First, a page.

In the jargon of wikimedia the process is akin to crowdsourcing 'the practice of obtaining needed services, ideas or content by soliciting contributions from a large group of people, and especially from an online community.....combin[ing] the efforts of numerous self-identified volunteers...., where each contributor of their own initiative adds a small portion to the greater result'. Our Magazine is dependent on this happening every three months!
The enterprise is one of co-creation and co-production and involves a lot of learning on the part of the production team. Firstly, the editorial team created a vision and identified possible content and these formation documents were deposited in google docs so that the four members of the team could access them and comment on them. Then the guest editors used their professional and social networks to engage possible contributors able to provide personal narratives and perspectives on their use of social technologies. For this issue most of the contributions were placed in drop box so that they could be viewed and edited. We also made good use of blog posts several articles were sourced in this way and social interactions with bloggers resulted in new collaborations. Our content also made use of content on YouTube and other social media sites.
We publish our Magazine under a Creative Commons license and once produced we post it on our Magazine website and distribute the link to our community via email and through mail lists, twitter, facebook, LinkedIn and other social media platforms and we hope that our readers will do the same. To make the most of the content we will use twitter to distribute selected articles and try to promote discussion about key ideas in some on-line forums. By tagging our own illustrations we know that in future people will be drawn to the Magazine and overtime thanks to the analytics embedded in our website we can see who is visiting and downloading our Magazine and where they are coming from.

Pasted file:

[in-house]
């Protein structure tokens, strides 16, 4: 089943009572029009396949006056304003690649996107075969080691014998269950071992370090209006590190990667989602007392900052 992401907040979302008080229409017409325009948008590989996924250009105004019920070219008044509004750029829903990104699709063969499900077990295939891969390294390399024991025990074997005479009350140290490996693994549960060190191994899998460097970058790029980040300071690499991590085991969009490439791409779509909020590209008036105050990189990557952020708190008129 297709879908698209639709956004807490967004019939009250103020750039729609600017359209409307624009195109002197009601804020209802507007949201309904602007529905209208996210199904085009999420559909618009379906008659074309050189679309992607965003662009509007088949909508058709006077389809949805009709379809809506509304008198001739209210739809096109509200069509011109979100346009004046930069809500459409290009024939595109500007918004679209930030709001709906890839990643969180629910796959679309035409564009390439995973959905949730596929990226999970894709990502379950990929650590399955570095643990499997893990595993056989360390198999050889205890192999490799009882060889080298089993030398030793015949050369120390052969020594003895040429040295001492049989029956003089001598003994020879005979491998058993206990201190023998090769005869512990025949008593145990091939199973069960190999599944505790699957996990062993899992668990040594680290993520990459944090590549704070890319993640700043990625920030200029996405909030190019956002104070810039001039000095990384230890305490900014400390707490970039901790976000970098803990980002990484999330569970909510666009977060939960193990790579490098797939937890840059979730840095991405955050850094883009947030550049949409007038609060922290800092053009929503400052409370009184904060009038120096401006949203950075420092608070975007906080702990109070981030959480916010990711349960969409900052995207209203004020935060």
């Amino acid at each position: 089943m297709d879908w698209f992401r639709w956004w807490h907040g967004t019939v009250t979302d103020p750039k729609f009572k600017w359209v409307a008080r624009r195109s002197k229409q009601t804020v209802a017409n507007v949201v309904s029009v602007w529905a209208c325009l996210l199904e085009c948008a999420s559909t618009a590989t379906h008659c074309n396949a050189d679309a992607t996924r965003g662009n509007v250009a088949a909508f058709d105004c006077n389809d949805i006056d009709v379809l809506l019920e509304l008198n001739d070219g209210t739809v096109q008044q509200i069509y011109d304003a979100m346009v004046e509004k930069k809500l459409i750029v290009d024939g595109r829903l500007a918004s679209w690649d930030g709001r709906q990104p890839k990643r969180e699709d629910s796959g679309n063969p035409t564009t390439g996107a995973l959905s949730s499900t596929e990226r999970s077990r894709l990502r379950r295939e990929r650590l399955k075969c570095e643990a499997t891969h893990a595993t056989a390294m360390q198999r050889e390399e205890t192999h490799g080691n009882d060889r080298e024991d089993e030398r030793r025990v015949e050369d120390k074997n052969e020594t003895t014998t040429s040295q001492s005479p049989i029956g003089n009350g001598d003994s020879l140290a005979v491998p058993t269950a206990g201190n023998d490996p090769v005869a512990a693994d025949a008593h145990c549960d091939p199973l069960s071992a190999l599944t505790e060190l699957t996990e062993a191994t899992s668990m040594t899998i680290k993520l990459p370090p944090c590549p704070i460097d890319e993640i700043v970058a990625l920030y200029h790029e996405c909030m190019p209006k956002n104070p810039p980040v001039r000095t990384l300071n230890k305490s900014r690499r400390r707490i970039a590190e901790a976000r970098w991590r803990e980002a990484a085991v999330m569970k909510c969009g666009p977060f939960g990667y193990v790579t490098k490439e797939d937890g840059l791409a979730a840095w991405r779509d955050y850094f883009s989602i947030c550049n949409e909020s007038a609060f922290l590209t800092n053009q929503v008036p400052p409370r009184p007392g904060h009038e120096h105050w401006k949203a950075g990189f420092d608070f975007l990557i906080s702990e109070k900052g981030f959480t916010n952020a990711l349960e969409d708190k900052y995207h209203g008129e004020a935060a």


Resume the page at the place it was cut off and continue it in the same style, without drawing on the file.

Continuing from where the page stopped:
In this way the life of an issue of Lifewide Magazine is greatly enriched and its value and reach extended by utilising the social media that is now part of the everyday world of community publishing. I find the process of co-creating and co-producing the Magazine a stimulating and rich learning process.
The goal of producing the Magazine which is a thing of beauty is all I need to motivate myself and sustain my interest over many weeks. I put a lot of thought into the content and spend a lot of time searching for materials and adapting them if necessary. The editing process is one of trying to shape and add value to someone's contribution by helping them make a better fit with the whole. This process requires new relationships developed with people I have never encountered before (like Julian Stodd in this issue). It also involves conversations with Kiboko our community artist as ideas are considered, tried and sometimes rejected and eventually the best ideas (or the ones I think will fit best) are surfaced and developed. And sometimes it involves designing and participating in our own research studies. All these things require, time, energy and intellectual effort and all result in ownership and love for the relational product that is produced.
The evolving ecology which produces the Magazine is an act of co-creation which can be visualised through Rogers (1961) contextualised concept of creativity ie the editors' self-determined and self-expressed process for achieving tangible goals, within which we create our novel relational products [our Magazine and our own learning and development] grown out of our individual uniqueness and the materials, events, people and circumstances of our lives. There is something quite magical about starting with an idea and ending with a Magazine.